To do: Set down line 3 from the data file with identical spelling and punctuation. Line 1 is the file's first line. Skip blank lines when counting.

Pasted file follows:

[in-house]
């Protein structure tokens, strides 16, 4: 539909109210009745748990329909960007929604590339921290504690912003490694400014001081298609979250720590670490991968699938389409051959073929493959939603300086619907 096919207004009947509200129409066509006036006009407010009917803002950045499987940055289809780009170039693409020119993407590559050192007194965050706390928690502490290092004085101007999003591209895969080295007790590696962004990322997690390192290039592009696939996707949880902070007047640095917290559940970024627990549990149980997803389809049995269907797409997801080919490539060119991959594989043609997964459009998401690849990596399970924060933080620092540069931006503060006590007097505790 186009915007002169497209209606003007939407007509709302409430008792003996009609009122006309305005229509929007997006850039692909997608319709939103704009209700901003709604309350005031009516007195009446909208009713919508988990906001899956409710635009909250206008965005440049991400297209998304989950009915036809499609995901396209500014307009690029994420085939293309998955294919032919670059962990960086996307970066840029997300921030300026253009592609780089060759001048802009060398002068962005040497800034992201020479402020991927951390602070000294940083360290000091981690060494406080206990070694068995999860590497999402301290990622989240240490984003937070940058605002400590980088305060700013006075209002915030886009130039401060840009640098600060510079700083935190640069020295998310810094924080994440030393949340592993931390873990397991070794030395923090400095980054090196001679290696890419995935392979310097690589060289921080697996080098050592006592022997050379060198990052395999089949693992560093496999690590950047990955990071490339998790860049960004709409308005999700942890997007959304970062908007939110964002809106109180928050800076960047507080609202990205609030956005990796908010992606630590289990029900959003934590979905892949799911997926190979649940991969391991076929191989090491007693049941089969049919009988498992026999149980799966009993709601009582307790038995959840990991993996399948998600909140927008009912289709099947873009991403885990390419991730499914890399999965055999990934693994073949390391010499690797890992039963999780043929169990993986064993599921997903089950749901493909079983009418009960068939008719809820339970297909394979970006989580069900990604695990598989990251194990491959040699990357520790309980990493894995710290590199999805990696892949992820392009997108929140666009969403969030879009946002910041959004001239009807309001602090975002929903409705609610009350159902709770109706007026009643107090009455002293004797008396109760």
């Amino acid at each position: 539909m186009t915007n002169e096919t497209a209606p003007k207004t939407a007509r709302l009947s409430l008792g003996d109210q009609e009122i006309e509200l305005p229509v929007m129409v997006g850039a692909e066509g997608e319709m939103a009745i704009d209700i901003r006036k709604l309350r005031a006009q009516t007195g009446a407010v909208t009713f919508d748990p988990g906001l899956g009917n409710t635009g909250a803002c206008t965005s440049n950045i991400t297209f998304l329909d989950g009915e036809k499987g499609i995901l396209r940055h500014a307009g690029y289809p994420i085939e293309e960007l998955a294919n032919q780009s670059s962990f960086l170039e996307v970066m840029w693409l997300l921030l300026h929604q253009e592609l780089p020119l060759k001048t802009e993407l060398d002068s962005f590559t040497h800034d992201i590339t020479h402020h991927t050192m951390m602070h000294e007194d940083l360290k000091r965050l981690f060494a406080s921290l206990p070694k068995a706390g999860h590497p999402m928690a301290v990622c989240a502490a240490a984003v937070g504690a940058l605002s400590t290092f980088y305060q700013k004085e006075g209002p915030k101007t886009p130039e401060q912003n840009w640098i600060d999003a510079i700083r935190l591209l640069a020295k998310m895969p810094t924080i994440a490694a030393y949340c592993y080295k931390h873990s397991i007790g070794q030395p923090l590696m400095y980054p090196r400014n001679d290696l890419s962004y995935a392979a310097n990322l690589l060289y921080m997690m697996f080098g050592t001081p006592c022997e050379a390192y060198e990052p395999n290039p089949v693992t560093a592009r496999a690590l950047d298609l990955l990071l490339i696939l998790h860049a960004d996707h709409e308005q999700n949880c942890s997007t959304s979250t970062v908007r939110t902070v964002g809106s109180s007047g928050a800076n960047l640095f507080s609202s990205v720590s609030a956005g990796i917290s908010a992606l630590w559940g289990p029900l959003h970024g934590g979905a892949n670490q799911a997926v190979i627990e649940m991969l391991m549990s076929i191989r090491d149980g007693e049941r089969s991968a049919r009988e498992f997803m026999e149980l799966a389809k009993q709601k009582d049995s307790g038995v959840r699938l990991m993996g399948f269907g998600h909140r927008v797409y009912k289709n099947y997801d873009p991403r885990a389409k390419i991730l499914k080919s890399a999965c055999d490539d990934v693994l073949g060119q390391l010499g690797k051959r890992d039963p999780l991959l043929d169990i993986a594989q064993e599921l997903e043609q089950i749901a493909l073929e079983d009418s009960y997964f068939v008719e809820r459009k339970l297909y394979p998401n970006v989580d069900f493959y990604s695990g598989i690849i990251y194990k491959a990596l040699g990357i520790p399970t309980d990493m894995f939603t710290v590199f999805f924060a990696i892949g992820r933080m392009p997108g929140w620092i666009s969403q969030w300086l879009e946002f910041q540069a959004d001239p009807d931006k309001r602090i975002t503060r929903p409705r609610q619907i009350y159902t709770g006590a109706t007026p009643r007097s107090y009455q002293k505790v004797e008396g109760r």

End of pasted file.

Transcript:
């Amino acid at each position: 539909m186009t915007n002169e096919t497209a209606p003007k207004t939407a007509r709302l009947s409430l008792g003996d109210q009609e009122i006309e509200l305005p229509v929007m129409v997006g850039a692909e066509g997608e319709m939103a009745i704009d209700i901003r006036k709604l309350r005031a006009q009516t007195g009446a407010v909208t009713f919508d748990p988990g906001l899956g009917n409710t635009g909250a803002c206008t965005s440049n950045i991400t297209f998304l329909d989950g009915e036809k499987g499609i995901l396209r940055h500014a307009g690029y289809p994420i085939e293309e960007l998955a294919n032919q780009s670059s962990f960086l170039e996307v970066m840029w693409l997300l921030l300026h929604q253009e592609l780089p020119l060759k001048t802009e993407l060398d002068s962005f590559t040497h800034d992201i590339t020479h402020h991927t050192m951390m602070h000294e007194d940083l360290k000091r965050l981690f060494a406080s921290l206990p070694k068995a706390g999860h590497p999402m928690a301290v990622c989240a502490a240490a984003v937070g504690a940058l605002s400590t290092f980088y305060q700013k004085e006075g209002p915030k101007t886009p130039e401060q912003n840009w640098i600060d999003a510079i700083r935190l591209l640069a020295k998310m895969p810094t924080i994440a490694a030393y949340c592993y080295k931390h873990s397991i007790g070794q030395p923090l590696m400095y980054p090196r400014n001679d290696l890419s962004y995935a392979a310097n990322l690589l060289y921080m997690m697996f080098g050592t001081p006592c022997e050379a390192y060198e990052p395999n290039p089949v693992t560093a592009r496999a690590l950047d298609l990955l990071l490339i696939l998790h860049a960004d996707h709409e308005q999700n949880c942890s997007t959304s979250t970062v908007r939110t902070v964002g809106s109180s007047g928050a800076n960047l640095f507080s609202s990205v720590s609030a956005g990796i917290s908010a992606l630590w559940g289990p029900l959003h970024g934590g979905a892949n670490q799911a997926v190979i627990e649940m991969l391991m549990s076929i191989r090491d149980g007693e049941r089969s991968a049919r009988e498992f997803m026999e149980l799966a389809k009993q709601k009582d049995s307790g038995v959840r699938l990991m993996g399948f269907g998600h909140r927008v797409y009912k289709n099947y997801d873009p991403r885990a389409k390419i991730l499914k080919s890399a999965c055999d490539d990934v693994l073949g060119q390391l010499g690797k051959r890992d039963p999780l991959l043929d169990i993986a594989q064993e599921l997903e043609q089950i749901a493909l073929e079983d009418s009960y997964f068939v008719e809820r459009k339970l297909y394979p998401n970006v989580d069900f493959y990604s695990g598989i690849i990251y194990k491959a990596l040699g990357i520790p399970t309980d990493m894995f939603t710290v590199f999805f924060a990696i892949g992820r933080m392009p997108g929140w620092i666009s969403q969030w300086l879009e946002f910041q540069a959004d001239p009807d931006k309001r602090i975002t503060r929903p409705r609610q619907i009350y159902t709770g006590a109706t007026p009643r007097s107090y009455q002293k505790v004797e008396g109760r």